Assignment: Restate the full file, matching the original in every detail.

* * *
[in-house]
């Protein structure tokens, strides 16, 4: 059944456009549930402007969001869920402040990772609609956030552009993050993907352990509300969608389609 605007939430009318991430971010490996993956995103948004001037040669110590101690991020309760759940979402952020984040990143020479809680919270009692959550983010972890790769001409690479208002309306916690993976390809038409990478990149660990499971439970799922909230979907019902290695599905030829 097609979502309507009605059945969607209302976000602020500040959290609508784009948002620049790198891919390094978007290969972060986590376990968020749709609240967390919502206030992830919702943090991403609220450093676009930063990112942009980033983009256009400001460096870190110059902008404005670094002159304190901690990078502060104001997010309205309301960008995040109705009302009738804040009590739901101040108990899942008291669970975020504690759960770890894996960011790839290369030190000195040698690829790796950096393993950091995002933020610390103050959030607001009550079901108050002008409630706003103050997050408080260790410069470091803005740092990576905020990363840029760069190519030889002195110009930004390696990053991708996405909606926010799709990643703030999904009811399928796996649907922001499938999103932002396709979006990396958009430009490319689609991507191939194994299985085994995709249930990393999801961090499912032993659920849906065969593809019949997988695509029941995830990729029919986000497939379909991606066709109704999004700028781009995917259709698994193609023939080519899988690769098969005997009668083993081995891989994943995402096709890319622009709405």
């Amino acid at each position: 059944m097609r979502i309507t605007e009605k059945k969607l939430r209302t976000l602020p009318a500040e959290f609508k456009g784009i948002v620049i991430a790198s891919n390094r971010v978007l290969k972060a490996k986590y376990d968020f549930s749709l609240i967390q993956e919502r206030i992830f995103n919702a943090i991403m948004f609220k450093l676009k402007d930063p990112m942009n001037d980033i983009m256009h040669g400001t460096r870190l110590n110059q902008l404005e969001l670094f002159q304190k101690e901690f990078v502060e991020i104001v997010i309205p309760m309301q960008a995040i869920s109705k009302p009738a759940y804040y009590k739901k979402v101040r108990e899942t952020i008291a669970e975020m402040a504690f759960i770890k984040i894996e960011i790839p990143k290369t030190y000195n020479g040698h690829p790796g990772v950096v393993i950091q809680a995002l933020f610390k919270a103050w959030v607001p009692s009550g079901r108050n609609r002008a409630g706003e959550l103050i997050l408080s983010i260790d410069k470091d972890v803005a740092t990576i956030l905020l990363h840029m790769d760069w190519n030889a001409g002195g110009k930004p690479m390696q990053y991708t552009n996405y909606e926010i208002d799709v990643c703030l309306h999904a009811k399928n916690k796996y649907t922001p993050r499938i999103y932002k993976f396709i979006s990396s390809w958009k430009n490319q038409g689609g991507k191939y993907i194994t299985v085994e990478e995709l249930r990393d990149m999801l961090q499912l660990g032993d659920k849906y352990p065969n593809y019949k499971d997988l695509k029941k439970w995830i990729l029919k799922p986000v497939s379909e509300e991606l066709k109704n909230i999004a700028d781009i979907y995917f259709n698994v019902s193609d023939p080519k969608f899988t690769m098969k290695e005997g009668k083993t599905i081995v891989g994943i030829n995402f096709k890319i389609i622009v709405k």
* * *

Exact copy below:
[in-house]
């Protein structure tokens, strides 16, 4: 059944456009549930402007969001869920402040990772609609956030552009993050993907352990509300969608389609 605007939430009318991430971010490996993956995103948004001037040669110590101690991020309760759940979402952020984040990143020479809680919270009692959550983010972890790769001409690479208002309306916690993976390809038409990478990149660990499971439970799922909230979907019902290695599905030829 097609979502309507009605059945969607209302976000602020500040959290609508784009948002620049790198891919390094978007290969972060986590376990968020749709609240967390919502206030992830919702943090991403609220450093676009930063990112942009980033983009256009400001460096870190110059902008404005670094002159304190901690990078502060104001997010309205309301960008995040109705009302009738804040009590739901101040108990899942008291669970975020504690759960770890894996960011790839290369030190000195040698690829790796950096393993950091995002933020610390103050959030607001009550079901108050002008409630706003103050997050408080260790410069470091803005740092990576905020990363840029760069190519030889002195110009930004390696990053991708996405909606926010799709990643703030999904009811399928796996649907922001499938999103932002396709979006990396958009430009490319689609991507191939194994299985085994995709249930990393999801961090499912032993659920849906065969593809019949997988695509029941995830990729029919986000497939379909991606066709109704999004700028781009995917259709698994193609023939080519899988690769098969005997009668083993081995891989994943995402096709890319622009709405």
């Amino acid at each position: 059944m097609r979502i309507t605007e009605k059945k969607l939430r209302t976000l602020p009318a500040e959290f609508k456009g784009i948002v620049i991430a790198s891919n390094r971010v978007l290969k972060a490996k986590y376990d968020f549930s749709l609240i967390q993956e919502r206030i992830f995103n919702a943090i991403m948004f609220k450093l676009k402007d930063p990112m942009n001037d980033i983009m256009h040669g400001t460096r870190l110590n110059q902008l404005e969001l670094f002159q304190k101690e901690f990078v502060e991020i104001v997010i309205p309760m309301q960008a995040i869920s109705k009302p009738a759940y804040y009590k739901k979402v101040r108990e899942t952020i008291a669970e975020m402040a504690f759960i770890k984040i894996e960011i790839p990143k290369t030190y000195n020479g040698h690829p790796g990772v950096v393993i950091q809680a995002l933020f610390k919270a103050w959030v607001p009692s009550g079901r108050n609609r002008a409630g706003e959550l103050i997050l408080s983010i260790d410069k470091d972890v803005a740092t990576i956030l905020l990363h840029m790769d760069w190519n030889a001409g002195g110009k930004p690479m390696q990053y991708t552009n996405y909606e926010i208002d799709v990643c703030l309306h999904a009811k399928n916690k796996y649907t922001p993050r499938i999103y932002k993976f396709i979006s990396s390809w958009k430009n490319q038409g689609g991507k191939y993907i194994t299985v085994e990478e995709l249930r990393d990149m999801l961090q499912l660990g032993d659920k849906y352990p065969n593809y019949k499971d997988l695509k029941k439970w995830i990729l029919k799922p986000v497939s379909e509300e991606l066709k109704n909230i999004a700028d781009i979907y995917f259709n698994v019902s193609d023939p080519k969608f899988t690769m098969k290695e005997g009668k083993t599905i081995v891989g994943i030829n995402f096709k890319i389609i622009v709405k």